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Ta-Seti (uppermost) at the "White Chapel" in Karnak
Map of all nomoi in Upper Egypt

Ta-Seti (Land of the bow, also Ta Khentit, Borderland) was the first nome (administrative division) of Upper Egypt, one of 42 nomoi in Ancient Egypt.[1][2][3][4][5][6] Ta-Seti also marked the border area towards Nubia.

in hieroglyphs


Every nome was ruled by a nomarch (provincial governor) who answered directly to the pharaoh.[2][3][4][5]

The area of the district was about 2 cha-ta (about 5.5 hectare / 4.8 acres; 1 cha-ta equals roughly 2.75 hectare / 2.4 acres) and about 10,5 iteru (about 112 km / 69,6 miles, 1 iteru equals roughly 10,5 km / 6.2 miles) in length.[7]

The Niwt (main city) was Abu / Elephantine (part of modern Aswan) and among other cities were P'aaleq / Philae (modern Philae), Sunet / Syene (modern Aswan) and Pa-Sebek / Omboi (modern Kom Ombo).[2][3][4][5][6] Every niwt had a Het net (temple) dedicated to the chief deity and a Heqa het (nomarchs residence).[1]
The district's main deity was Horus and among others major deities were Anuket, Arensnuphis, Hathor, Isis, Khnum, Mandulis, Satet and Sobek.[2][3][4][5][6] Today the area is part of the Aswan Governorate.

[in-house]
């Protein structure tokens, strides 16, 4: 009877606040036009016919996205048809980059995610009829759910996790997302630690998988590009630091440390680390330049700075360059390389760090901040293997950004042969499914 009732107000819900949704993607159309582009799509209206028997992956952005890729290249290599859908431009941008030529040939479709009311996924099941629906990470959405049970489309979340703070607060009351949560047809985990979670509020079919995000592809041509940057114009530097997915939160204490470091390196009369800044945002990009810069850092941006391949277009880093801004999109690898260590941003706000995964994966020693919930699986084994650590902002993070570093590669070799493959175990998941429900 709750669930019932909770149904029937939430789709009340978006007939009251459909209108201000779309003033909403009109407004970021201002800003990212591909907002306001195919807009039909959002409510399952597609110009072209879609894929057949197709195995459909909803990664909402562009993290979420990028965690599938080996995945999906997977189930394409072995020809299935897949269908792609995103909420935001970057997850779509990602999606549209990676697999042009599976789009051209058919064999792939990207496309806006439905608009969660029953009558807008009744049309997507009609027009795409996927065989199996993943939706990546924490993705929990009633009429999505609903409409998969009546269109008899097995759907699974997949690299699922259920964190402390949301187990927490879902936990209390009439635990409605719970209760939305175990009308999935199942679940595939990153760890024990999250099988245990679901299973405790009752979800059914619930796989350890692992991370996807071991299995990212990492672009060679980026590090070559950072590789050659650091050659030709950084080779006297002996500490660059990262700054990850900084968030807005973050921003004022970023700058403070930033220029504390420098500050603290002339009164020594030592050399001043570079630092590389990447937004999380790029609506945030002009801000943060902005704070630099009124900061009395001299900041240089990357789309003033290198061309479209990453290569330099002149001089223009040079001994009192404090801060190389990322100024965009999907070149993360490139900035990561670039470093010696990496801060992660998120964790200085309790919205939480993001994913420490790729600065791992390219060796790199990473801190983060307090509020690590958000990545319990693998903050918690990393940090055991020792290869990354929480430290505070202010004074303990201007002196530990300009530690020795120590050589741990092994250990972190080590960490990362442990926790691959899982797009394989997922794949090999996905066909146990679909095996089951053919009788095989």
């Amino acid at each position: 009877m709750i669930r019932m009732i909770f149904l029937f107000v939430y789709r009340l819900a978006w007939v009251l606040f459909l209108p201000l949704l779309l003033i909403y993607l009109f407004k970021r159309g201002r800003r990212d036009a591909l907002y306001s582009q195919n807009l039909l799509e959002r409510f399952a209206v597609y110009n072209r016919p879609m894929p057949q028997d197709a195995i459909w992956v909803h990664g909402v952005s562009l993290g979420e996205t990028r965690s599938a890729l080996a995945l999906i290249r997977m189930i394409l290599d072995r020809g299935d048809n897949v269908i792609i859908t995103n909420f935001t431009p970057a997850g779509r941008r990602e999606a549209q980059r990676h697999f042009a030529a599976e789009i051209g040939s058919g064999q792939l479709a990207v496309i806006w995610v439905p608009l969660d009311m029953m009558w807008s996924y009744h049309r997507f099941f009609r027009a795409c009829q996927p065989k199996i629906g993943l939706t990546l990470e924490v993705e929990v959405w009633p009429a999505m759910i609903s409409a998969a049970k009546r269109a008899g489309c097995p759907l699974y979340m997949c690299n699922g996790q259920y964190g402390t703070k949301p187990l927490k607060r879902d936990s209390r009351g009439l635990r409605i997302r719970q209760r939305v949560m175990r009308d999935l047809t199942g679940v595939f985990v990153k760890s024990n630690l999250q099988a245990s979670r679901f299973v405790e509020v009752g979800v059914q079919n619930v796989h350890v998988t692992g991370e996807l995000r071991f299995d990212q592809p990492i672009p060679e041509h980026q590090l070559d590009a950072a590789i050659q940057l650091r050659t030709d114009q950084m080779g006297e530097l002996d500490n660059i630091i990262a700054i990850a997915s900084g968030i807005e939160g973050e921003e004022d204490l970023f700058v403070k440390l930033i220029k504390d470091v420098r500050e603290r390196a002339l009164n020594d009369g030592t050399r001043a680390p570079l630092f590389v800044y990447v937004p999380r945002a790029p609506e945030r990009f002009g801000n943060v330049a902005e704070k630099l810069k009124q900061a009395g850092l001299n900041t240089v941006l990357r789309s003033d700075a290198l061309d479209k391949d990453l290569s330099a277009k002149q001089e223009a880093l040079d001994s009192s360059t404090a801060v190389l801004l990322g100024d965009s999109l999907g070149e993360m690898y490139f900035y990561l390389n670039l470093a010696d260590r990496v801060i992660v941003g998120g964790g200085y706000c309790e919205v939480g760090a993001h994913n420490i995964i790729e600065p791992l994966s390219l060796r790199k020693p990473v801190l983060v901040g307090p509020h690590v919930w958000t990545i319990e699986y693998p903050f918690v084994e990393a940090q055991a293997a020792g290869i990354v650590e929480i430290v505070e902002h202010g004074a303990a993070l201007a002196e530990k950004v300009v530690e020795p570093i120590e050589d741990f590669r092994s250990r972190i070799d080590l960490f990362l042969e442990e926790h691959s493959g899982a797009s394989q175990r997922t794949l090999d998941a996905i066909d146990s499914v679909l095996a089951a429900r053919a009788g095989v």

The Ta-Seti people and their identity is still trying to be deciphered. Today from what is known they are believed to have spoken a Nilo-Saharan language.[8]

Nomarchs of Ta-Seti[edit]

The following is a partial genealogy of the nomarchs of Ta-Seti during the 12th Dynasty. The nomarchs are underlined.[9]

Sarenput I Khema Satethotep♀
Sarenput II Shemai
Heqaib III Amenyseneb


  1. ^ a b [1], Egypt Ancient.net, accessdate=2010-07-14
  2. ^ a b c d [2], Egypt tourist authority, accessdate=2010-07-14
  3. ^ a b c d [3], Anciet Egyptian religion, Philae.net, accessdate=2010-07-14
  4. ^ a b c d [4], Reshafim.org, accessdate=2010-07-14
  5. ^ a b c d [5], Aldokan.com, accessdate=2010-07-14
  6. ^ a b c [6], Digital Egypt for Universities, accessdate=2010-07-14
  7. ^ [7], Faszination Ägypten (in German), accessdate=2010-07-14
  8. ^ Christopher Ehret, The Civilizations of Africa: A History to 1800, University Press of Virginia, 2002.
  9. ^ "Burial chamber discovered". Ahram Weekly. Retrieved 2017-03-25. 
  • Helck, Wolfgang; Westendorf, Wolfhart: Lexikon der Ägyptologie. Wiesbaden: Harrassowitz 1977. ISBN 3-447-01876-3

External links[edit]